Many of the key men were sent a letter by the clerk and the jury commissioner requesting them to nominate names to be placed in the jury box. The letter listed the statutory qualifications of jurors established in 28 U.S.C. § 1861, and in addition stated, '* * * please bear in mind that a prospective juror should be esteemed in his community as a person of good character, approved integrity, sound judgment and fair education.' The letter also asked, 'that you make a conscious effort to include both men and women from a variety of backgrounds and occupations so as to give us, as nearly as
possible, a representative cross section of your community.'
This letter is almost an exact copy of the form letter suggested in 26 F.R.D. 409, 513-514, by the Judicial Conference of the United States in 1960.
The interpretation of this letter by the key men who received it is impossible to determine, since no record was kept and the clerk cannot remember who the key men were. The only suggestion as to how the standards were applied comes from an analysis of the people who were nominated by the key men.
By compiling the information from questionnaires completed by some prospective jurors, the following disparities are evidenced between the jury panel and a representative cross section of the community.
Defendants claim that these disparities prove the inherent prejudice of the key man system against the lower classes of society and against younger people, and that the jury commission has not met its responsibility to take positive steps to insure that the jury panel represents a fair cross section of the community.
The Circuit Courts of Appeals are in conflict as to whether a grand jury selected and constituted as this one was is permissible. The Sixth Circuit in United States v. Hoffa, 349 F.2d 20 (6th Cir.,1965), exhibits a sharp contrast to the views expressed by the Fifth Circuit in Rabinowitz v. United States, 366 F.2d 34 (5th Cir.,1966).
For example, Rabinowitz suggests that tendencies, 'no matter how slight,' toward the selection of jurors by any method other than a process which will insure a trial by a representative group, are unacceptable. (366 F.2d at 45.) Hoffa, on the other hand, clearly allows more than a slight deviation from a cross section of the community. (349 F.2d at 31.)
Rabinowitz holds that the statutory standards for jurors are the only standards to be applied-- no 'vague' additional standards are permitted. (366 F.2d at 51.) Hoffa upheld a system where such vague standards were applied. (349 F.2d at 31.)
Rabinowitz states that no systematic exclusion is required to make the system invalid if the system itself inherently provides an unrepresentative cross section. (366 F.2d at 56.) Hoffa implies that only a systematic exclusion is suspect. (349 F.2d at 30.)
Each of these differences has obvious significance in this case. The grand jury might well be valid under Hoffa but invalid under Rabinowitz. And although the Hoffa case controls courts in this Circuit, the Rabinowitz decision is more representative of the current trend, especially as is exemplified by the Report of the Committee on the Operation of the Jury System of the Judicial Conference of the United States, 42 F.R.D. 353 (1967), and the Jury Selection and Service Act of 1968 (amendments to 28 U.S.C. §§ 1861-1869).
If the grand jury were found to be improperly constituted, should this court preclude the government from using the fruits of any information gathered by the grand jury?
Defendants cite the usual cases for suppression of evidence improperly
obtained: Weeks v. United States, 232 U.S. 383, 34 S.Ct. 341, 58 L.Ed. 652 (1914); Olmstead v. United States, 277 U.S. 438, 485, 48 S.Ct. 564, 72 L.Ed. 944 (1928); Gideon v. Wainwright, 372 U.S. 335, 344, 83 S.Ct. 792, 9 L.Ed.2d 799 (1963); Miranda v. State of Arizona, 384 U.S. 436, 480, 86 S.Ct. 1602, 16 L.Ed.2d 694 (1966); Berger v. State of New York, 388 U.S. 41, 87 S.Ct. 1873, 18 L.Ed.2d 1040 (1967).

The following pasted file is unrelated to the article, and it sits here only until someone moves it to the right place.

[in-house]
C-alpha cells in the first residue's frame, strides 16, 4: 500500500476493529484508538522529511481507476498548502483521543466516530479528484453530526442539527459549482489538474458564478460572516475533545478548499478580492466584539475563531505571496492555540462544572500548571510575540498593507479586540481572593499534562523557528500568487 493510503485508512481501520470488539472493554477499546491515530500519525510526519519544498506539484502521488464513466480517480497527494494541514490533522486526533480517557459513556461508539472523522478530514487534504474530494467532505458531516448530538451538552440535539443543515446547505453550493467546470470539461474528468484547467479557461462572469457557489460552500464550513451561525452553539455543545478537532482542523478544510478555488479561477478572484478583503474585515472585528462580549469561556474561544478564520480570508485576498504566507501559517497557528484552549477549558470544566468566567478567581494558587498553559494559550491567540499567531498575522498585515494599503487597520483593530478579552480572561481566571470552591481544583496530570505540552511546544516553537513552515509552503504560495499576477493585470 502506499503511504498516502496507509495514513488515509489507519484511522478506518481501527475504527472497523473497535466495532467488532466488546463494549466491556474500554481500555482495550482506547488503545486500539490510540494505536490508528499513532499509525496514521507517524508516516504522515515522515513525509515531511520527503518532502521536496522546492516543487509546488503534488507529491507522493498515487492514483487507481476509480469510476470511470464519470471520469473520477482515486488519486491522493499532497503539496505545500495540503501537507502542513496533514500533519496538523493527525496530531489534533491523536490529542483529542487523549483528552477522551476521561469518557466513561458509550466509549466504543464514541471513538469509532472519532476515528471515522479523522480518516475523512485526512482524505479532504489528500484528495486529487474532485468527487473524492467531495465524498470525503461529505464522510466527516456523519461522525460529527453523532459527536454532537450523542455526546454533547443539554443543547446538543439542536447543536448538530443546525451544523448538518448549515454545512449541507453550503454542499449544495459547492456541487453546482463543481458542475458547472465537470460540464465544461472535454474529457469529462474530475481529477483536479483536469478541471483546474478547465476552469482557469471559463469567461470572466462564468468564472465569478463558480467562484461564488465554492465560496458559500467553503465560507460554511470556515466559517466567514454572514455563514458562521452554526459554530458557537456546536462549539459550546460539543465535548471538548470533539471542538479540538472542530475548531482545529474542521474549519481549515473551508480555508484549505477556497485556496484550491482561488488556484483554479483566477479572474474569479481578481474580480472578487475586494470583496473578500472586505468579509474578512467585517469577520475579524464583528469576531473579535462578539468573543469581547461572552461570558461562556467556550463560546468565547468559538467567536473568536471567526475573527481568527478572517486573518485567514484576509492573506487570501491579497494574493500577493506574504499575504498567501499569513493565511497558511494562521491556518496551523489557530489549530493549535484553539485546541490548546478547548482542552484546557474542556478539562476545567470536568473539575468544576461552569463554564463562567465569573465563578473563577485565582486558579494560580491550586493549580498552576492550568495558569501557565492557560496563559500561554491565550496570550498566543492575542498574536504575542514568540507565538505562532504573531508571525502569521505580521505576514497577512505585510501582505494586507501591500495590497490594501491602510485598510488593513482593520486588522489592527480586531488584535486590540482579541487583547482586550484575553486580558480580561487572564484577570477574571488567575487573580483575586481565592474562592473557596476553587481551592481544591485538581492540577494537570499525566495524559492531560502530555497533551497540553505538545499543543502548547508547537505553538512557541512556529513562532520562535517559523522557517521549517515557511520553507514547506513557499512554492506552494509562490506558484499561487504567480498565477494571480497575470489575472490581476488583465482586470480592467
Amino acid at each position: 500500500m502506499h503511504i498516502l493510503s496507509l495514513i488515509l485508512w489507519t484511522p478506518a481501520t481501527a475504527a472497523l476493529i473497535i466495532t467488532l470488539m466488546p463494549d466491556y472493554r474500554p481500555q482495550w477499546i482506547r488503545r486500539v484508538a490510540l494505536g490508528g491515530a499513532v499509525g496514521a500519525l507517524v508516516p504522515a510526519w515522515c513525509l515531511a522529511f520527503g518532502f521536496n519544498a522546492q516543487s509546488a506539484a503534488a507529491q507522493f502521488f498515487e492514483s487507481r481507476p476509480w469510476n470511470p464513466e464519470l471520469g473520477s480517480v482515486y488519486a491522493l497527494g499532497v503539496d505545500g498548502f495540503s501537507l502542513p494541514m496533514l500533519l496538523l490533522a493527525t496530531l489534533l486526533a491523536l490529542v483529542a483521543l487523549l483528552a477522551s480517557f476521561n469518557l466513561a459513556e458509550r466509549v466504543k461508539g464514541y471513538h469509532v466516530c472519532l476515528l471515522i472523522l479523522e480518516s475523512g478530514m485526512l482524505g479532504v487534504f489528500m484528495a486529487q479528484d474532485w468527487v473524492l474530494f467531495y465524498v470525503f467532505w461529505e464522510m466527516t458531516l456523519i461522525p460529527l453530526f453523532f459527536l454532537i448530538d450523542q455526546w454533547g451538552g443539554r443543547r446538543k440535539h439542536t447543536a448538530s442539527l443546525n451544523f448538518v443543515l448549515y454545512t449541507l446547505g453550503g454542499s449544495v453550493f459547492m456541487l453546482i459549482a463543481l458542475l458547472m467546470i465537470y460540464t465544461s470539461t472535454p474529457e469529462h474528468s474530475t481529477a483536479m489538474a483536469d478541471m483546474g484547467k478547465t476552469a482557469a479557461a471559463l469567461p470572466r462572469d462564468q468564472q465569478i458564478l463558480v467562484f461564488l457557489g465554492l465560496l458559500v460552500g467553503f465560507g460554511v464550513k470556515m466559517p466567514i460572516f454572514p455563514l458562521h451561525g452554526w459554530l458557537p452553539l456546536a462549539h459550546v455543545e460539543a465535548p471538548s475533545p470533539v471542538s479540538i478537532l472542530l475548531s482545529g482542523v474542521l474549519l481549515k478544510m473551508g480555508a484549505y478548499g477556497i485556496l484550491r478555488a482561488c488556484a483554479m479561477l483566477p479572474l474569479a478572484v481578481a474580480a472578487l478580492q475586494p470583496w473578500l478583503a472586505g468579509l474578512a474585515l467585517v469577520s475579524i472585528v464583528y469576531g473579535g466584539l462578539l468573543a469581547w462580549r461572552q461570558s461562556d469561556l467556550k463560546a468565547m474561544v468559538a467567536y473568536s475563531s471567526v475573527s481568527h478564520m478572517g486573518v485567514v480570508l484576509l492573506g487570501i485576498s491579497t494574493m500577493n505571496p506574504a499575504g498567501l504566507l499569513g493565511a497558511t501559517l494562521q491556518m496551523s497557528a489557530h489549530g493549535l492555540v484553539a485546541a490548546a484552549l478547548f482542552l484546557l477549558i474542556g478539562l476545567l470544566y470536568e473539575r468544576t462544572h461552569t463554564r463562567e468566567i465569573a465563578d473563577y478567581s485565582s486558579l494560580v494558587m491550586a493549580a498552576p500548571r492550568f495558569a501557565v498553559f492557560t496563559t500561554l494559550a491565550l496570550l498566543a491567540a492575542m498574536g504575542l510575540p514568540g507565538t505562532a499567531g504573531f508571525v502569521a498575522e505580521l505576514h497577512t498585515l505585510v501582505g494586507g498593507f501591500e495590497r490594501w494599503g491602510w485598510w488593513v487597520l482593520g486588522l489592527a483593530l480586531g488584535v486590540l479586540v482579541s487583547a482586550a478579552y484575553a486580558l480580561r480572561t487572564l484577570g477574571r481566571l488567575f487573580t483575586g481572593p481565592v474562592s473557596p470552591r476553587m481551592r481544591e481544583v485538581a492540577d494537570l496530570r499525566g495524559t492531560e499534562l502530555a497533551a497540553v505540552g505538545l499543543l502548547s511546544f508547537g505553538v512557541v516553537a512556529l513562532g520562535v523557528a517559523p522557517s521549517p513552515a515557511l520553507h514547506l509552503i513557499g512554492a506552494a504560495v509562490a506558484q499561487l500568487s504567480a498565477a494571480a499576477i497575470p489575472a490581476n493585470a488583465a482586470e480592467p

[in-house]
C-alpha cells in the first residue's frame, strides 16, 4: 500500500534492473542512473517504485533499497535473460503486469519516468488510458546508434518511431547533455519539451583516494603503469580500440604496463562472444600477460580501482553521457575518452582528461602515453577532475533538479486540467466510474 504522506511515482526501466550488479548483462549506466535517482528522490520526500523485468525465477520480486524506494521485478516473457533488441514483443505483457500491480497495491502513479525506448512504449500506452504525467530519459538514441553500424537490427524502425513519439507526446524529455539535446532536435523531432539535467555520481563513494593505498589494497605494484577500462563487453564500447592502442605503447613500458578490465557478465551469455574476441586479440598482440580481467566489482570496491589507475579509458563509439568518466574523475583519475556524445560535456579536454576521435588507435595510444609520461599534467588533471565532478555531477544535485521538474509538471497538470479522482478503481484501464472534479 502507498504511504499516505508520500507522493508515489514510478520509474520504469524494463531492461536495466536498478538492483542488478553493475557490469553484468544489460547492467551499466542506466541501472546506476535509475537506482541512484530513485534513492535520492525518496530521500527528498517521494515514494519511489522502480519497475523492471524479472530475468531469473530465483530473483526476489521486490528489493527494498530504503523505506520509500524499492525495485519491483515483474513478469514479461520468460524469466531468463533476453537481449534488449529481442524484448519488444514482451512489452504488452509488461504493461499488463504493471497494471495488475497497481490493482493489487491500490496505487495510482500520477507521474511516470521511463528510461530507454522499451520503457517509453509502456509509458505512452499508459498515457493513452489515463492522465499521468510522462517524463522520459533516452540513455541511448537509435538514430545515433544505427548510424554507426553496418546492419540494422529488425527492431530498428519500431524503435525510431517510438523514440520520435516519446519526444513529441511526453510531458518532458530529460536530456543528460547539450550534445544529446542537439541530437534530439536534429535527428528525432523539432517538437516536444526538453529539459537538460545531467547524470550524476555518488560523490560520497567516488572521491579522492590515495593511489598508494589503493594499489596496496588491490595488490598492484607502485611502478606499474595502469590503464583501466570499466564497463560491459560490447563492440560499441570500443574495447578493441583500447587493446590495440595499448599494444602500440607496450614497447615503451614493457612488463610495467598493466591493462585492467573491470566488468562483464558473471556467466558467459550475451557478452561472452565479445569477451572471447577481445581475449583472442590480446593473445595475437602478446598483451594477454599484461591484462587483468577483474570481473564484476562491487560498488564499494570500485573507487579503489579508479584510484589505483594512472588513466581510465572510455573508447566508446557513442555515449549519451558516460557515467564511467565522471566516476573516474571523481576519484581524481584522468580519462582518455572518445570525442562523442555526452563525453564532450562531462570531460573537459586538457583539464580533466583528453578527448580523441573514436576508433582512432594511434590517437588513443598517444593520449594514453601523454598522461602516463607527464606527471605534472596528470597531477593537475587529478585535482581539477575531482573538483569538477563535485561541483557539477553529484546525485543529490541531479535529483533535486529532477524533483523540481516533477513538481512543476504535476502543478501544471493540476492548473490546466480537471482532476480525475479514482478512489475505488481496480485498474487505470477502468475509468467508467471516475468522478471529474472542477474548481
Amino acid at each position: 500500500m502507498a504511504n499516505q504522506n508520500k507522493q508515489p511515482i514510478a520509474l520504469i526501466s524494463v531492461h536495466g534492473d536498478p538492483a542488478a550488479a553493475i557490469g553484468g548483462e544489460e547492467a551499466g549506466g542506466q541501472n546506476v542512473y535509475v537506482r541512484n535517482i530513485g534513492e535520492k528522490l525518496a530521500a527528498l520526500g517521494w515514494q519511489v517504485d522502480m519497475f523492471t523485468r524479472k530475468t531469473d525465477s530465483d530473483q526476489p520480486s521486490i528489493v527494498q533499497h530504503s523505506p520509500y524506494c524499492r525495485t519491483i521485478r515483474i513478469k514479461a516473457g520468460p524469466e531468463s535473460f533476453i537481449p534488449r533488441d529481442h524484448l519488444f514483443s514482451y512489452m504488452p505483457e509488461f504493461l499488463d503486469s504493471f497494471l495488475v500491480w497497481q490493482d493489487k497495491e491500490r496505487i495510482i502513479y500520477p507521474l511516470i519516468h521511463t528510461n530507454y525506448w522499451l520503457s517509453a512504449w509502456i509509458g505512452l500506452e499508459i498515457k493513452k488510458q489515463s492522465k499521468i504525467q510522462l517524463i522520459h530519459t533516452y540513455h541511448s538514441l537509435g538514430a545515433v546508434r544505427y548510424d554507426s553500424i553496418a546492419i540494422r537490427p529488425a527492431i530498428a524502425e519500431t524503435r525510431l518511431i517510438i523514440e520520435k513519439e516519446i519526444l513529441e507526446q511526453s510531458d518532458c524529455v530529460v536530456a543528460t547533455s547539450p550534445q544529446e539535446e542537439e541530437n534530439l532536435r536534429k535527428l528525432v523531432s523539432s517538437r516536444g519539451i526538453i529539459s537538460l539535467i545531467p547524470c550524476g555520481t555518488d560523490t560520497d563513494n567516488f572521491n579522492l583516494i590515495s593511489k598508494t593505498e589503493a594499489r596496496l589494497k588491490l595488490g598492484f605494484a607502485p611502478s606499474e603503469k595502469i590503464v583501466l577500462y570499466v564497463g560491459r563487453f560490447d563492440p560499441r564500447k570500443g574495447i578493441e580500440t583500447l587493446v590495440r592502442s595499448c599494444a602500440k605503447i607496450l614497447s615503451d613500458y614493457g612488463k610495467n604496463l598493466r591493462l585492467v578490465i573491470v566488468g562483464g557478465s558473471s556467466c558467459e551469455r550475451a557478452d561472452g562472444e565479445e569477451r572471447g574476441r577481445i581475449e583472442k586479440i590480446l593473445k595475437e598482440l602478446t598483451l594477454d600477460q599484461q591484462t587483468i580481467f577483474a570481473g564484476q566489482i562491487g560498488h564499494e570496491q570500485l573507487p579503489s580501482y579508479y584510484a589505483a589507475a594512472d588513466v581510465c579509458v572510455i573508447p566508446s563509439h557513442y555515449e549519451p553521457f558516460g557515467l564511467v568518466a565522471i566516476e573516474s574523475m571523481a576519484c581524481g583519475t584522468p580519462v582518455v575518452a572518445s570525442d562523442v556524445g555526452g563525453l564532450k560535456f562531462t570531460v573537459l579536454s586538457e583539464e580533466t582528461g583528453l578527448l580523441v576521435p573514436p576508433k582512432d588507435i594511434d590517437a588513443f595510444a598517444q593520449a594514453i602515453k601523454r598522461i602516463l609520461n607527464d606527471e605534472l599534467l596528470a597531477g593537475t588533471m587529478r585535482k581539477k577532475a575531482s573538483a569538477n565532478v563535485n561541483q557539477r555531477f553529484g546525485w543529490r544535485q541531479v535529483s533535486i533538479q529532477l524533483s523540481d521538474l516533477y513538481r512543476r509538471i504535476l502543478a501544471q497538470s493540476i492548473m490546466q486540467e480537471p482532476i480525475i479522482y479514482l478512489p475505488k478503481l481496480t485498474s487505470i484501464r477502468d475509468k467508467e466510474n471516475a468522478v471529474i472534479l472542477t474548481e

The Government relies on United States v. Wallace & Tiernan Co., 336 U.S. 793, 69 S.Ct. 824, 93 L.Ed. 1042 (1948), which held that when an indictment by an invalid grand jury is dismissed, the invalidity of the panel does not prevent the Government from using the evidence gathered by the grand jury in a subsequent civil proceeding.
This case differs from Wallace & Tiernan in that this is a subsequent criminal proceeding. An extremely close question to be answered is whether the criminal proceeding is different from the civil proceeding in ways which would argue for suppression of the evidence.
The existence of this multiplicity of close legal issues insures a long period before trial, a long trial, and an even longer appeal process after trial. But the intent of the statute authorizing pleas of nolo contendere was to avoid protracted litigation and to shorten the time between any violation and sentencing. Commonwealth Edison Co. v. Allis-Chalmers Mfg. Co., 323 F.2d 412, 415 (7th Cir., 1963); Twin Ports Oil Co. v. Pure Oil Co., 26 F.Supp. 366, 374, 376 (D.Minn.1936); United States v. Brunswick-Balke-Collender Company, 203 F.Supp. 657, 661, 662 (E.D.Wis.1962); 51 Cong.Rec. 15824, 16004 (1914).
Furthermore, if the determination of any of these issues should result in reversal, all the time spent by the defendants, the Government and the Federal Courts will have been wasted.
These considerations, made real by the number of close legal questions raised since the plea of nolo contendere was refused, cause this court to determine that the public interest would be best served by accepting the pleas of nolo contendere.
The mere multiplicity of motions and legal issues involved have not, in and of themselves, persuaded this court to rule as it has. And this decision should in no way be construed in that fashion. Mere numbers of motions and issues will not frighten this court, nor any of the federal courts, into accepting a nolo plea.
What has persuaded this court are the serious and close legal issues involved in this case, particularly with regard to the composition of the grand jury and the uses to which the fruits of the grand jury testimony may be put.
The petition for reconsideration of the pleas of nolo contendere is granted, and the pleas are accepted.
It is so ordered.